Wednesday, December 1, 2004

States' Rights v. Federalism

From Joe Conason via Working For Change.
No worse example exists of the moral cowardice of the federal government -- implicating all three branches -- than the continuing prohibition of marijuana for medical therapy.
Despite copious evidence that pot has helped to ameliorate the lives of thousands of patients suffering from cancer and AIDS -- and despite burgeoning voter support for legal reform -- Washington officialdom persists in its lethal devotion to prohibition. Even when a blameless woman comes before them to plead for her life, the constituted authorities seem unable to think beyond a law, more than three decades old, that has long since been superseded by science and common sense.

What is most remarkable about this problem is how impervious our politicians (and most of our judges) are to human compassion and scientific data. To enforce marijuana prohibition, they would willingly endanger the health and lives of innocent citizens -- and even cast aside principles they profess to hold deeply.

Messrs. Ashcroft and Hutchinson are devout Christians of a fundamentalist stripe. Both claim to be "pro-life," but they see no contradiction in depriving Ms. Raich and many other patients of the substance that keeps them alive. Both claim to promote "family values," but they are determined to destroy any family with a member who needs this drug. Both would insist on "states' rights" as a cornerstone of constitutional law, but they won't allow any state to experiment with marijuana reform.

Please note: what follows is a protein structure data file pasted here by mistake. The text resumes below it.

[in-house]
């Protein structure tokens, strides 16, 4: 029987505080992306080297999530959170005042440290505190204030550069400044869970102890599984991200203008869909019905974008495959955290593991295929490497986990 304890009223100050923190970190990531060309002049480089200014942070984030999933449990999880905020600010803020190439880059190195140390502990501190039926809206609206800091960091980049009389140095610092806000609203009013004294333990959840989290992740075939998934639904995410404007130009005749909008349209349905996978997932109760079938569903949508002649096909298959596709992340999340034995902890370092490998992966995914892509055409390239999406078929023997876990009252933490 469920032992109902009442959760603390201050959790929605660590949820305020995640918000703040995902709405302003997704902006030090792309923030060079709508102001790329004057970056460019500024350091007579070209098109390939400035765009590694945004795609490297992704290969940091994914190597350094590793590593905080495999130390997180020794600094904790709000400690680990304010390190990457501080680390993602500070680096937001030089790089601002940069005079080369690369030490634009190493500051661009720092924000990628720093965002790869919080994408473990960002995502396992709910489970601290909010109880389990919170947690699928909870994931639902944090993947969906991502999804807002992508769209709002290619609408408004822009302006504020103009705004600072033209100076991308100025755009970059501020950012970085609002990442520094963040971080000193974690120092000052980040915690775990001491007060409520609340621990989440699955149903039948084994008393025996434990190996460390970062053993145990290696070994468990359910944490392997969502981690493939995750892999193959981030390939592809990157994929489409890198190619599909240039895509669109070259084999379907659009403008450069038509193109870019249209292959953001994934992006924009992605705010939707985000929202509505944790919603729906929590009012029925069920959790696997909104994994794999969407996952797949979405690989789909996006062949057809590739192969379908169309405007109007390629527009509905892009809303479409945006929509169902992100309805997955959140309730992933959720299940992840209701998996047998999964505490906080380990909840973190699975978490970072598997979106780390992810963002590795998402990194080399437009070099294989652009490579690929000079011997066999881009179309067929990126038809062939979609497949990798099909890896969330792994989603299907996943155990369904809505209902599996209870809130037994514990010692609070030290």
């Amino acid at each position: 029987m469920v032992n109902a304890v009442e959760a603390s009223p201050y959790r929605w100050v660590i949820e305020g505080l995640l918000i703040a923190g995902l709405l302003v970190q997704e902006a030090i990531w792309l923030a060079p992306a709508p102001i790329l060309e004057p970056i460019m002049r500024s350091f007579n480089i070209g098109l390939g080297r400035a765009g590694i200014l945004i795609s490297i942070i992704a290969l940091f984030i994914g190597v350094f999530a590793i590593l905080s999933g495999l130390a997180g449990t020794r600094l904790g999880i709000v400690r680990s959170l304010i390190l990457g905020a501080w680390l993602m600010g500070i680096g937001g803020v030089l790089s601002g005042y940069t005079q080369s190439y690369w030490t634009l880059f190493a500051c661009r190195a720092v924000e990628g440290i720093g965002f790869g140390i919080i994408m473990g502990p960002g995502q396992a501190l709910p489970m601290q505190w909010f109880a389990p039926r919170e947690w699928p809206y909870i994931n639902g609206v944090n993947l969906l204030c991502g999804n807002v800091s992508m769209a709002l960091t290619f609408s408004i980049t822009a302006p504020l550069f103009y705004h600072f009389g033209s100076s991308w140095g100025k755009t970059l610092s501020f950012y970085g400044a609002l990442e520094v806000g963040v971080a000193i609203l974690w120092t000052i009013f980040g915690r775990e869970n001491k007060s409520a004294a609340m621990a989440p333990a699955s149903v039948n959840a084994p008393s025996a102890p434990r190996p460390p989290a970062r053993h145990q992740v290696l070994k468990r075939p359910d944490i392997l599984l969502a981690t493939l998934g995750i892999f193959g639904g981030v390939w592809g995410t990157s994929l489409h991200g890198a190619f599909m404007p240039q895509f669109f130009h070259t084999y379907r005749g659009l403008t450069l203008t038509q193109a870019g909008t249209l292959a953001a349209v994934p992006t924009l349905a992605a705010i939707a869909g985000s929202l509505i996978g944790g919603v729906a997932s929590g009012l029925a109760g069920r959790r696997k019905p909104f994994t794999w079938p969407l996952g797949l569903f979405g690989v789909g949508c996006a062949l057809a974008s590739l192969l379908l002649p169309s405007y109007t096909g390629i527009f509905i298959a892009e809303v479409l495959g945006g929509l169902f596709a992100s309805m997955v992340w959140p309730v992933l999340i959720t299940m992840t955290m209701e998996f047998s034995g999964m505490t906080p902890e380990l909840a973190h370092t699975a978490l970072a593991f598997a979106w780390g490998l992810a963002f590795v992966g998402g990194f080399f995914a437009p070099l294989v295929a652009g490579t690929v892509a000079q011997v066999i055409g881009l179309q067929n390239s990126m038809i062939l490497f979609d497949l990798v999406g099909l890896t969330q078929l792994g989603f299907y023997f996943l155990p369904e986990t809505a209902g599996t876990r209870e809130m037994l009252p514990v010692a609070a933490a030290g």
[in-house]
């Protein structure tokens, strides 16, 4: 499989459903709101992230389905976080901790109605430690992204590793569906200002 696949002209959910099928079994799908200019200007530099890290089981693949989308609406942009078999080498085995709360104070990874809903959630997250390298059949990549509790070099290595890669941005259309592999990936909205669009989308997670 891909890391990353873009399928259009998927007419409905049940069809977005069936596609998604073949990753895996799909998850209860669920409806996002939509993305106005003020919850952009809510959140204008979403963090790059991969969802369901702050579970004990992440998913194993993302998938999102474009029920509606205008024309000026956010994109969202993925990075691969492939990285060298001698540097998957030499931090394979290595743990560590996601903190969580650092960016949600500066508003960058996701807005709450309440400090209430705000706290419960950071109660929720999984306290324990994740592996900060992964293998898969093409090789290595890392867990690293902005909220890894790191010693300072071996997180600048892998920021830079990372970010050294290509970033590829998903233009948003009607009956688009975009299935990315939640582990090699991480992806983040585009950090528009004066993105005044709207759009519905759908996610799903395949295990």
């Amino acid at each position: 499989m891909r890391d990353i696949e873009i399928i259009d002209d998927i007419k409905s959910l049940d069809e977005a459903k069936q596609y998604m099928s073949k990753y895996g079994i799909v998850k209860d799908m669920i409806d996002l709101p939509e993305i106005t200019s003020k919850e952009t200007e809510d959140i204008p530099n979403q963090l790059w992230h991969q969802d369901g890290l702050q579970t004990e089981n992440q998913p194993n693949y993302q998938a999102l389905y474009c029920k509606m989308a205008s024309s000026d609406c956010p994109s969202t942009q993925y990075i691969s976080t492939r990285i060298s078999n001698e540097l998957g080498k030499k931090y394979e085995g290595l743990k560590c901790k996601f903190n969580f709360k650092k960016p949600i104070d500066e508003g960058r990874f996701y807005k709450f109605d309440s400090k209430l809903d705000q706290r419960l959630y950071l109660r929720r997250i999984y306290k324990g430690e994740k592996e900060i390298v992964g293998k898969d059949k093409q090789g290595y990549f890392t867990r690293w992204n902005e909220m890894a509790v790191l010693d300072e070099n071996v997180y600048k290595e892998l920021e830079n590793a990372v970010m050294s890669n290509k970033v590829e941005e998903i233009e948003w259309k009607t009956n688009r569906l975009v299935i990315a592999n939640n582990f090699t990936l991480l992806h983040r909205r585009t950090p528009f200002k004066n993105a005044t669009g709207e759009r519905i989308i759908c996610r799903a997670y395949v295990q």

In a society that still promotes alcohol and tobacco, as well as many narcotics and pharmaceuticals with severe side effects, the draconian regulation of marijuana is both illogical and cruel. That is why Americans across red and blue states from Arizona to Maine have voted repeatedly to reform those laws for the sake of the seriously ill.

This is going to get better and better. SCOTUS is looking at it as an interpretation of commerce laws. States' Rights seems to be OK for abortion and gay marriage, but not to change the law on a controlled substance that helps people if Big Pharma can't profit from it.

Not to mention the deep-seated Puritan fear that someone, somewhere, might use this particular substance for FUN. It might lead to dancing or some other sin. Oh, the horror!

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